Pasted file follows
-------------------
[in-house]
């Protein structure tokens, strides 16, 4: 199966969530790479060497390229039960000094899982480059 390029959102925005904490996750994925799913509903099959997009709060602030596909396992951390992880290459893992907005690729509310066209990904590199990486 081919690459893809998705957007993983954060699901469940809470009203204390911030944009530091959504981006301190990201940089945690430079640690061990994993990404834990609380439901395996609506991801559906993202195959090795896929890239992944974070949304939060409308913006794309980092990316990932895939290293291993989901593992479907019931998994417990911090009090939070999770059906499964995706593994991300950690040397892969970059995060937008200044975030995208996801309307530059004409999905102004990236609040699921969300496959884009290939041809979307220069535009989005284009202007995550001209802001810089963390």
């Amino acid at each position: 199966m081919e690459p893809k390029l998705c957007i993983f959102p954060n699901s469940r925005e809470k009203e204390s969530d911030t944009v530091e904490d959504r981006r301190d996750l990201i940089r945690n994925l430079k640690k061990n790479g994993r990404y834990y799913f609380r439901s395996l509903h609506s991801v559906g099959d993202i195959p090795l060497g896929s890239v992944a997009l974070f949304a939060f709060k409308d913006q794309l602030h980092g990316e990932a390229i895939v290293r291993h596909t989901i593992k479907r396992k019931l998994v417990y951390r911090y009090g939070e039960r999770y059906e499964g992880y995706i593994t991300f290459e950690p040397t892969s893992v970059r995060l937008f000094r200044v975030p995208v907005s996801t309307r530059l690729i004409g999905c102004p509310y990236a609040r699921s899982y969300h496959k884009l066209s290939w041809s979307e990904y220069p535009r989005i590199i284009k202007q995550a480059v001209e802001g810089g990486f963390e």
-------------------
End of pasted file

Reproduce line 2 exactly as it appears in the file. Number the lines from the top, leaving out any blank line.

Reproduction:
């Protein structure tokens, strides 16, 4: 199966969530790479060497390229039960000094899982480059 390029959102925005904490996750994925799913509903099959997009709060602030596909396992951390992880290459893992907005690729509310066209990904590199990486 081919690459893809998705957007993983954060699901469940809470009203204390911030944009530091959504981006301190990201940089945690430079640690061990994993990404834990609380439901395996609506991801559906993202195959090795896929890239992944974070949304939060409308913006794309980092990316990932895939290293291993989901593992479907019931998994417990911090009090939070999770059906499964995706593994991300950690040397892969970059995060937008200044975030995208996801309307530059004409999905102004990236609040699921969300496959884009290939041809979307220069535009989005284009202007995550001209802001810089963390």